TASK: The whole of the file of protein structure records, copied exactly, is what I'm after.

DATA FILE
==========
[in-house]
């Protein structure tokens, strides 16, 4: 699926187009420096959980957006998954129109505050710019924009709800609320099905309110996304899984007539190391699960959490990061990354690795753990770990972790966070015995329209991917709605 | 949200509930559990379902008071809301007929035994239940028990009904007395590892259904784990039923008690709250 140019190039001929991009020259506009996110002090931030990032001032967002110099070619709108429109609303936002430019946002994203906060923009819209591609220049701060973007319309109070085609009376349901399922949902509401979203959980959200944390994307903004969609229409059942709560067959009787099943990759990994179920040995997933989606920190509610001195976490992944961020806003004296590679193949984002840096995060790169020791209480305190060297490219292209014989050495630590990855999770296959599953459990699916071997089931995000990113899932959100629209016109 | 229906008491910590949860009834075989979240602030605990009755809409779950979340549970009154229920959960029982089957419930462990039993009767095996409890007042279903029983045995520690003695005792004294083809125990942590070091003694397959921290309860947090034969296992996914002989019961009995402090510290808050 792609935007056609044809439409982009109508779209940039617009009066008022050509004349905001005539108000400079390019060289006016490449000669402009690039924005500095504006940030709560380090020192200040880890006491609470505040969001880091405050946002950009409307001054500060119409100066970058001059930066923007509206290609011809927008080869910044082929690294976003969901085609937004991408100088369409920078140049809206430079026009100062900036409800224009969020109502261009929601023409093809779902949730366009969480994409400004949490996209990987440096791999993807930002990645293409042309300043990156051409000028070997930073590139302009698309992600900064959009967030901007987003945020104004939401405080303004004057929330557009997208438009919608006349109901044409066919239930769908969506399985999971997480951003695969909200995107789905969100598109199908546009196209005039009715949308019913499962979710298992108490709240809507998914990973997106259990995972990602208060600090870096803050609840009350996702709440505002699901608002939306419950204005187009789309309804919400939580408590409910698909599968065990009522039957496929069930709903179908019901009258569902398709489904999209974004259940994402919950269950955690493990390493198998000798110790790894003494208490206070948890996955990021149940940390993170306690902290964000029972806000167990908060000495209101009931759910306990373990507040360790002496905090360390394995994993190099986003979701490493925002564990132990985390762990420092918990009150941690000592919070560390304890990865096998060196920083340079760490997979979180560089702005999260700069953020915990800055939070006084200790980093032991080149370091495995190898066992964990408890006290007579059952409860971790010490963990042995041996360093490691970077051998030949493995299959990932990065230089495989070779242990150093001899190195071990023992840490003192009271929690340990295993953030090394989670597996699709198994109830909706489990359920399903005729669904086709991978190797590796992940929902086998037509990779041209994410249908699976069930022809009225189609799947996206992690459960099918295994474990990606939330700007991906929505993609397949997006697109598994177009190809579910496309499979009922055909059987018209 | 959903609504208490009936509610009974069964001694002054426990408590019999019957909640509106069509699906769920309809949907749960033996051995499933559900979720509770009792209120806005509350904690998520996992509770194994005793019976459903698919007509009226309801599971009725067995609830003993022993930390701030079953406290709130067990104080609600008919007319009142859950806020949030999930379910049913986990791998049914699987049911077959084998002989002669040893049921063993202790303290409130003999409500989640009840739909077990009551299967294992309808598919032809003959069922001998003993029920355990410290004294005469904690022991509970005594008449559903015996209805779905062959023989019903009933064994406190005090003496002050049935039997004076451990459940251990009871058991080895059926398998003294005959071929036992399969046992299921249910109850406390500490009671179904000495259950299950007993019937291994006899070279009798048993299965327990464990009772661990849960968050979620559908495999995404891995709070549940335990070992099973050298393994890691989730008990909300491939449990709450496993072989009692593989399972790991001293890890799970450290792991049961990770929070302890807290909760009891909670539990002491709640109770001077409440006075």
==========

[in-house]
């Protein structure tokens, strides 16, 4: 699926187009420096959980957006998954129109505050710019924009709800609320099905309110996304899984007539190391699960959490990061990354690795753990770990972790966070015995329209991917709605 | 949200509930559990379902008071809301007929035994239940028990009904007395590892259904784990039923008690709250 140019190039001929991009020259506009996110002090931030990032001032967002110099070619709108429109609303936002430019946002994203906060923009819209591609220049701060973007319309109070085609009376349901399922949902509401979203959980959200944390994307903004969609229409059942709560067959009787099943990759990994179920040995997933989606920190509610001195976490992944961020806003004296590679193949984002840096995060790169020791209480305190060297490219292209014989050495630590990855999770296959599953459990699916071997089931995000990113899932959100629209016109 | 229906008491910590949860009834075989979240602030605990009755809409779950979340549970009154229920959960029982089957419930462990039993009767095996409890007042279903029983045995520690003695005792004294083809125990942590070091003694397959921290309860947090034969296992996914002989019961009995402090510290808050 792609935007056609044809439409982009109508779209940039617009009066008022050509004349905001005539108000400079390019060289006016490449000669402009690039924005500095504006940030709560380090020192200040880890006491609470505040969001880091405050946002950009409307001054500060119409100066970058001059930066923007509206290609011809927008080869910044082929690294976003969901085609937004991408100088369409920078140049809206430079026009100062900036409800224009969020109502261009929601023409093809779902949730366009969480994409400004949490996209990987440096791999993807930002990645293409042309300043990156051409000028070997930073590139302009698309992600900064959009967030901007987003945020104004939401405080303004004057929330557009997208438009919608006349109901044409066919239930769908969506399985999971997480951003695969909200995107789905969100598109199908546009196209005039009715949308019913499962979710298992108490709240809507998914990973997106259990995972990602208060600090870096803050609840009350996702709440505002699901608002939306419950204005187009789309309804919400939580408590409910698909599968065990009522039957496929069930709903179908019901009258569902398709489904999209974004259940994402919950269950955690493990390493198998000798110790790894003494208490206070948890996955990021149940940390993170306690902290964000029972806000167990908060000495209101009931759910306990373990507040360790002496905090360390394995994993190099986003979701490493925002564990132990985390762990420092918990009150941690000592919070560390304890990865096998060196920083340079760490997979979180560089702005999260700069953020915990800055939070006084200790980093032991080149370091495995190898066992964990408890006290007579059952409860971790010490963990042995041996360093490691970077051998030949493995299959990932990065230089495989070779242990150093001899190195071990023992840490003192009271929690340990295993953030090394989670597996699709198994109830909706489990359920399903005729669904086709991978190797590796992940929902086998037509990779041209994410249908699976069930022809009225189609799947996206992690459960099918295994474990990606939330700007991906929505993609397949997006697109598994177009190809579910496309499979009922055909059987018209 | 959903609504208490009936509610009974069964001694002054426990408590019999019957909640509106069509699906769920309809949907749960033996051995499933559900979720509770009792209120806005509350904690998520996992509770194994005793019976459903698919007509009226309801599971009725067995609830003993022993930390701030079953406290709130067990104080609600008919007319009142859950806020949030999930379910049913986990791998049914699987049911077959084998002989002669040893049921063993202790303290409130003999409500989640009840739909077990009551299967294992309808598919032809003959069922001998003993029920355990410290004294005469904690022991509970005594008449559903015996209805779905062959023989019903009933064994406190005090003496002050049935039997004076451990459940251990009871058991080895059926398998003294005959071929036992399969046992299921249910109850406390500490009671179904000495259950299950007993019937291994006899070279009798048993299965327990464990009772661990849960968050979620559908495999995404891995709070549940335990070992099973050298393994890691989730008990909300491939449990709450496993072989009692593989399972790991001293890890799970450290792991049961990770929070302890807290909760009891909670539990002491709640109770001077409440006075």